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jdenning

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  1. There are several threads on this - do some digging through the archives. Come up with a plan that works for you and your family.
  2. I've seen more people get into trouble with tramadol than many other meds.... although I work in neuro so I'm probably seeing a bigger percentage of folks with suboptimally controlled epilepsy than most
  3. Keep us posted on how this goes - I've seen positions advertised locally that look really flexible and enticing especially for us parents.
  4. I work in a neurology group and one of our physicians does sleep medicine. As mentioned above, I don't do any interpretation of sleep studies or diagnosis but I handle a lot of troubleshooting and see a lot of patients for follow up and I handle a ton of meds/refills. I don't mind it because my practice is such that see a lot of other types of patients as well - epilepsy, MS, neurodegenerative disease etc. I think seeing only sleep patients would actually be pretty boring. for what it's worth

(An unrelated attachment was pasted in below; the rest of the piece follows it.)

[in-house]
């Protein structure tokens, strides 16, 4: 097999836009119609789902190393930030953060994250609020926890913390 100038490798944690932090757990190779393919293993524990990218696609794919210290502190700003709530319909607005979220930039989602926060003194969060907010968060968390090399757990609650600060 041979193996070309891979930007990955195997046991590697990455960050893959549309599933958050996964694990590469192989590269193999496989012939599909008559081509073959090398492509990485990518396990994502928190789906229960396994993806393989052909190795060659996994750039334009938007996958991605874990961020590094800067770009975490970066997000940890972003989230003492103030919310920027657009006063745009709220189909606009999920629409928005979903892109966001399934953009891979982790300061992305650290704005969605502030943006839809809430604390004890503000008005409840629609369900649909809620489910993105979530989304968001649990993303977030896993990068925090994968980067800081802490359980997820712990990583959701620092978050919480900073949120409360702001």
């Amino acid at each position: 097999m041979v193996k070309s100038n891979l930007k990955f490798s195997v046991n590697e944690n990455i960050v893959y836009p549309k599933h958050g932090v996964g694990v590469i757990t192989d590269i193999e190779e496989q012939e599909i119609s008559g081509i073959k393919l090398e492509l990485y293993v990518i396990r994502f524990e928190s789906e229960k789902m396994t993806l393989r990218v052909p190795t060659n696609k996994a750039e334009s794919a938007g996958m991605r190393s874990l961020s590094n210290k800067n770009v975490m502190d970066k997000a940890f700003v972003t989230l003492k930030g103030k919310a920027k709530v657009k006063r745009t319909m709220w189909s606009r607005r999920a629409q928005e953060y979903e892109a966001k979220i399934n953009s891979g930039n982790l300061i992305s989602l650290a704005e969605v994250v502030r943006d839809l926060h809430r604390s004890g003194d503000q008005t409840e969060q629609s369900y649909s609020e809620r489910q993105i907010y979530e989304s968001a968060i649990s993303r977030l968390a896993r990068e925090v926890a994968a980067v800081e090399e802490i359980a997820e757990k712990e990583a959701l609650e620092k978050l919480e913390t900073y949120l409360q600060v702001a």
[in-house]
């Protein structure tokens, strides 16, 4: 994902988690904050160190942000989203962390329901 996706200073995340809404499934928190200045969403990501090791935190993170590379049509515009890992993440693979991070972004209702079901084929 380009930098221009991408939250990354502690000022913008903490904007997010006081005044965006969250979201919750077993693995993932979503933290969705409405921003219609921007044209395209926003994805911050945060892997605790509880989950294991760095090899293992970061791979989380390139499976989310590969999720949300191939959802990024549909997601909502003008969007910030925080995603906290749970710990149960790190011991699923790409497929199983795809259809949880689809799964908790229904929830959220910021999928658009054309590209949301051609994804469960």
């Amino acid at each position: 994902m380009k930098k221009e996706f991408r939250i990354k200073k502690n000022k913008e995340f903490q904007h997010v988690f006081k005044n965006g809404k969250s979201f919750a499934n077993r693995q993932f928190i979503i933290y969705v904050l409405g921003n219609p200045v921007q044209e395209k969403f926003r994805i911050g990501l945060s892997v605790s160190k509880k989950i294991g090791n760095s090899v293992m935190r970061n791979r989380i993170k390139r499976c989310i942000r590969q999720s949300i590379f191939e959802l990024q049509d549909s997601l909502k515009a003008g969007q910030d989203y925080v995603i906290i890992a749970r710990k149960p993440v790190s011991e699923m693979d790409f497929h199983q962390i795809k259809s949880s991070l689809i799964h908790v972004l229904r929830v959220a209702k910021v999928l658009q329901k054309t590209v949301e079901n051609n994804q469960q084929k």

5. FOREVER - get going on your application early. It's ridiculous how slow they are
  6. If you want to stay home for several years why bother doing PA school now? You will be hard pressed to find a job part time or otherwise if you haven't been in the field for that length of time even if you keep your CME and license up to date. You would be better off working per diem or some kind of part time. I am a mom of 3 and I feel the pull to be home with my kids every single day but I also think I'm a better parent because I work. I am better able to set my priorities. I worked my a$$ off full time before asking my group to accommodate me going part time and they were gracious enough to accommodate me. I still work in an almost full time capacity but I only go in to the office 3 days per week. I cover my desktop (and much of the desktop work of my 2 SPs) from home on the other days - so I still mostly get to be Mom on those days. Parenting and work are much the same - not actually that hard for the most part, but 24/7. Best of luck with what you decide but don't sabotage your own career.
  7. You can be a co-PI, but not a principal PI.
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